During one of our recent Twitter contests, we asked followers to post a picture of their favorite Topps baseball card. There were tons of the usual responses with pictures of cards featuring childhood heroes like Roberto Clemente, Gary Carter, and Ken Griffey, Jr. But, amidst all of the typical replies, one stood out. It was Donny Racz’s.

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As you can imagine, when followers are posting pictures of baseball cards featuring current stars and some all-time greats, this picture stands out in the crowd.

Once I saw the picture, the name on the card, and the lightbulb went off in my head reminding me what the premise behind the Stadium Scenes insert set was, everything clicked.

This was his favorite card because it was essentially HIS card.

 

These were the basic submission rules to the contest:

INSTAGRAM – Eligible Entrants can enter the Contest during the Submission Period by submitting (posting with your personal Instagram account) a photo showing the action in the field or stadium from a 2014 regular season Major League Baseball game (the “Theme”). All Contest photo/video submissions posts must include the hashtag, #ToppsLive, in order to be eligible. Submission of a Theme-applicable photo (with the proper hashtag) is a mandatory part of entry. Each photo submission will receive one (1) Entry into the Contest.

 

So, I asked Donny if he’d be willing to answer some questions about the Topps contest and the process by which his photo was selected and he politely agreed.

How did you find out about the Topps contest?

It was an Instagram contest.

Did you have any gut feelings once you submitted your picture?

I thought it was a good picture but I didn’t have my hopes up. I was afraid that since it had a player and his kid in it they would not be able to publish it.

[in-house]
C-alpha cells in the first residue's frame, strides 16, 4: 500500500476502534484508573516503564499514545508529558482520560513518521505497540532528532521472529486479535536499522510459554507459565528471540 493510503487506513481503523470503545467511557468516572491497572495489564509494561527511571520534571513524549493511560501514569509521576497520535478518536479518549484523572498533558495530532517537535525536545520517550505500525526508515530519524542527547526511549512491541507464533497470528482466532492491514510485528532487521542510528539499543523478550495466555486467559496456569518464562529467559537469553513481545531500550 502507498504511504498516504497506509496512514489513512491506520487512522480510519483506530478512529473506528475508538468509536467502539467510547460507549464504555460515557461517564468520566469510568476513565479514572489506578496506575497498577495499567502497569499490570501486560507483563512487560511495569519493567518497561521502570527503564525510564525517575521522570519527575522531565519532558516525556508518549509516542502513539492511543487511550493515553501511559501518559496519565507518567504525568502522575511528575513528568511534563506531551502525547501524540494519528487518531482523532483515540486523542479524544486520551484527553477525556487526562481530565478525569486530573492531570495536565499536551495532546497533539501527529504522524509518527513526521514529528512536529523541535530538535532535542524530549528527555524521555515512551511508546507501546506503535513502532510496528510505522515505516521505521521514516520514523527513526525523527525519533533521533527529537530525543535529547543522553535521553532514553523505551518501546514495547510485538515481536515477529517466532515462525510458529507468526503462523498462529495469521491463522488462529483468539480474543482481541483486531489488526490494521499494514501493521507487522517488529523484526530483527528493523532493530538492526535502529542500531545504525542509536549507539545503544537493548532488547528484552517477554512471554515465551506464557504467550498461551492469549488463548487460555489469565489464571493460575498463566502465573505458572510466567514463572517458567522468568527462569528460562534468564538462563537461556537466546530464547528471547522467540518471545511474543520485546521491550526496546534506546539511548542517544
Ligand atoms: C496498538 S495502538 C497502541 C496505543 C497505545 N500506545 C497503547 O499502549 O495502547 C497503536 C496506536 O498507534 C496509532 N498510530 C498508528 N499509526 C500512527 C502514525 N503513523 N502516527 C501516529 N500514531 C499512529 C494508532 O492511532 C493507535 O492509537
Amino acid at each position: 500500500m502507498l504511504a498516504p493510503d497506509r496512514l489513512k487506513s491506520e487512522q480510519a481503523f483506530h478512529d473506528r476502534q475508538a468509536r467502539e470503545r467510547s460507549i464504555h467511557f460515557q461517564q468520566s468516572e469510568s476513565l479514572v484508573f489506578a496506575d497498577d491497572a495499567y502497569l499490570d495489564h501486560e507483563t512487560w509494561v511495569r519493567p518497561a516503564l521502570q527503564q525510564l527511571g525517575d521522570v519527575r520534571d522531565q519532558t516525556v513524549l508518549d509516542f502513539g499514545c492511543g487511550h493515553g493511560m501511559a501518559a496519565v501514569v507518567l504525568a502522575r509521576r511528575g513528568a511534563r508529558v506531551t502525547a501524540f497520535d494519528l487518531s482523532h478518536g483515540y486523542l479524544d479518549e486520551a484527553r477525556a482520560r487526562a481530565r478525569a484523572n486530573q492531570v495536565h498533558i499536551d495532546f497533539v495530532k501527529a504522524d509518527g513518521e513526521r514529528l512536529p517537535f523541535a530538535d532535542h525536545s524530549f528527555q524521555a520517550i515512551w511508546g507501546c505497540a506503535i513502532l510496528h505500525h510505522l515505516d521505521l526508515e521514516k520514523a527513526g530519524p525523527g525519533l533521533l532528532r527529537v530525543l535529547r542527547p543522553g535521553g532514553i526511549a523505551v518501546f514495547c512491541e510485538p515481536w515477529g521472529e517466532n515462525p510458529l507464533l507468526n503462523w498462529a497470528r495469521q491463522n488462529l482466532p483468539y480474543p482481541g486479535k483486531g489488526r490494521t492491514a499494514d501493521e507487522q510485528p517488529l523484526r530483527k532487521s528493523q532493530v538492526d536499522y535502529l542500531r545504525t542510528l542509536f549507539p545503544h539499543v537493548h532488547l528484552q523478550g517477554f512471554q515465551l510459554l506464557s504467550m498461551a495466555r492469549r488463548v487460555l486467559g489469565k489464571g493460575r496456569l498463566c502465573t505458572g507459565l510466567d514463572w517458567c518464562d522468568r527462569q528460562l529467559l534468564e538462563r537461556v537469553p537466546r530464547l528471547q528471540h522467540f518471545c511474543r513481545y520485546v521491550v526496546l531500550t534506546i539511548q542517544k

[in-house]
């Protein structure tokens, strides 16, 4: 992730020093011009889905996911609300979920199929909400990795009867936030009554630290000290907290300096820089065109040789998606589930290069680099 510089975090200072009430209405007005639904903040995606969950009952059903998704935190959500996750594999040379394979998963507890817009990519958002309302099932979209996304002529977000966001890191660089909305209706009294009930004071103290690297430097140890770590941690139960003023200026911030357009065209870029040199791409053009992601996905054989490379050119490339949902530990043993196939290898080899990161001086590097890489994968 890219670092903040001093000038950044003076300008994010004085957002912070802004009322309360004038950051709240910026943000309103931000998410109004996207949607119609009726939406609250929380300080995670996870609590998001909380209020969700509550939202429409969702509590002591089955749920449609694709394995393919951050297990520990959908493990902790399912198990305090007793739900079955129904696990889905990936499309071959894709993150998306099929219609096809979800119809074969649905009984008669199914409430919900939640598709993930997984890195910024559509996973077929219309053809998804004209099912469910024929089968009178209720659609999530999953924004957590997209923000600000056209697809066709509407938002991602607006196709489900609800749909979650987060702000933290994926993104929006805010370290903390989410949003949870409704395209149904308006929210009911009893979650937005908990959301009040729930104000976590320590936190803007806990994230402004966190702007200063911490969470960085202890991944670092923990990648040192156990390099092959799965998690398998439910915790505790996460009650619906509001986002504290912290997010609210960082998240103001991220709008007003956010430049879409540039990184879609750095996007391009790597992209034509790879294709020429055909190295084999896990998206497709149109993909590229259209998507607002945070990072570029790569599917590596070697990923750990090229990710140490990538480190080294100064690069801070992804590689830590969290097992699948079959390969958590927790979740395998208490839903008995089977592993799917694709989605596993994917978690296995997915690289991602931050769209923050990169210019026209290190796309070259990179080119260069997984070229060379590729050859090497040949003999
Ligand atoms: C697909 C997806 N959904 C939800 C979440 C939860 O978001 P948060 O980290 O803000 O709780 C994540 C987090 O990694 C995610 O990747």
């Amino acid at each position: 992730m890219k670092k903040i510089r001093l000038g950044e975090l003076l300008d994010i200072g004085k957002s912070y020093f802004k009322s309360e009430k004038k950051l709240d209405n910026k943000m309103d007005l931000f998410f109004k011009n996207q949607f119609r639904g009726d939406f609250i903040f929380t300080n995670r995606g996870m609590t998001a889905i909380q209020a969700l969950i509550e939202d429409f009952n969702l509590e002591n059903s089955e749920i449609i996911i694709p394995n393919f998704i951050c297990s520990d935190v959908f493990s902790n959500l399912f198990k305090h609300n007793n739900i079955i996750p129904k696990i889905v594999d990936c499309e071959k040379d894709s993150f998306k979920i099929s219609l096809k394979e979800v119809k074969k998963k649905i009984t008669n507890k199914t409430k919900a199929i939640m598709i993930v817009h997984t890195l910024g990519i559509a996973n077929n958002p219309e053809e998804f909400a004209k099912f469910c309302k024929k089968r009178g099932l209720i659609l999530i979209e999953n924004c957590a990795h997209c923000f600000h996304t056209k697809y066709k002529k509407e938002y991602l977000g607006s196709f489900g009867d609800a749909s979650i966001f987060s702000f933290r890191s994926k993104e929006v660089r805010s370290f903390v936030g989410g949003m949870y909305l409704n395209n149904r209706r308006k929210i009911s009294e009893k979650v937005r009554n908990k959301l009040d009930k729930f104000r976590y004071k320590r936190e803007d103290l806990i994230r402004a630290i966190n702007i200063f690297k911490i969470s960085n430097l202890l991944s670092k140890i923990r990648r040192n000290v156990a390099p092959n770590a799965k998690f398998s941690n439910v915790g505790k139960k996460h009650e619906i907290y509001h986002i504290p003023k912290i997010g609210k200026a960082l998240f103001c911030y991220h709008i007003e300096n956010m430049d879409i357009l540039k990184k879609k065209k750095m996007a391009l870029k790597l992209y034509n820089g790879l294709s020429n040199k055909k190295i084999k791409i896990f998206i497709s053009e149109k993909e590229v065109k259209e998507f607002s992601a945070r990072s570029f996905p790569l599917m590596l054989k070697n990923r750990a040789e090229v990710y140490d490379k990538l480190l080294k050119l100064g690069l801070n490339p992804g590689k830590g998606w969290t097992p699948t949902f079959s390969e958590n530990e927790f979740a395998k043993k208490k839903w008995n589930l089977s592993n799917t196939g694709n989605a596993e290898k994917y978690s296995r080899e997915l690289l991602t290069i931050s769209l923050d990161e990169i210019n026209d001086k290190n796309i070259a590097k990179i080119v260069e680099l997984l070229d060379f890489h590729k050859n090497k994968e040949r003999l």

How were you notified that you were selected as a winner and do you remember what you were doing or any thoughts that ran through your mind?

I don’t use Instagram much so I almost missed the notification. And it was also not the best quality photo at the time so I thought that might come into play also. I always used the lowest setting on my camera to get the most photos. I definitely don’t do that anymore. They were supposed to select something like 20 or so cards. Only 18 or so had confirmed and only 16 or 17 were actually printed. I’m glad I saw the message. A few others missed out. I don’t remember what I was doing, but I told everyone.
Did you receive any sort of compensation from Topps for the photo?
All of the people chosen also got a special refractor set of Stadium Scene cards. I’m curious to know how much they would be worth. I’m not even sure anyone even knows they are out there.
Any stories you can add….has anyone ever asked you for an autograph, etc?
Most of my family wanted an autographed card. Someday I want to go get David Herandez to autograph one for me. By the time I get around to it, his kid will also be able to autograph it. Anytime I have team building exercises where they ask to name something no one else would know about you, I always throw it out that I have a baseball card. It’s still neat to Google my name and that’s what shows up.
See the complete rules to the contest here.

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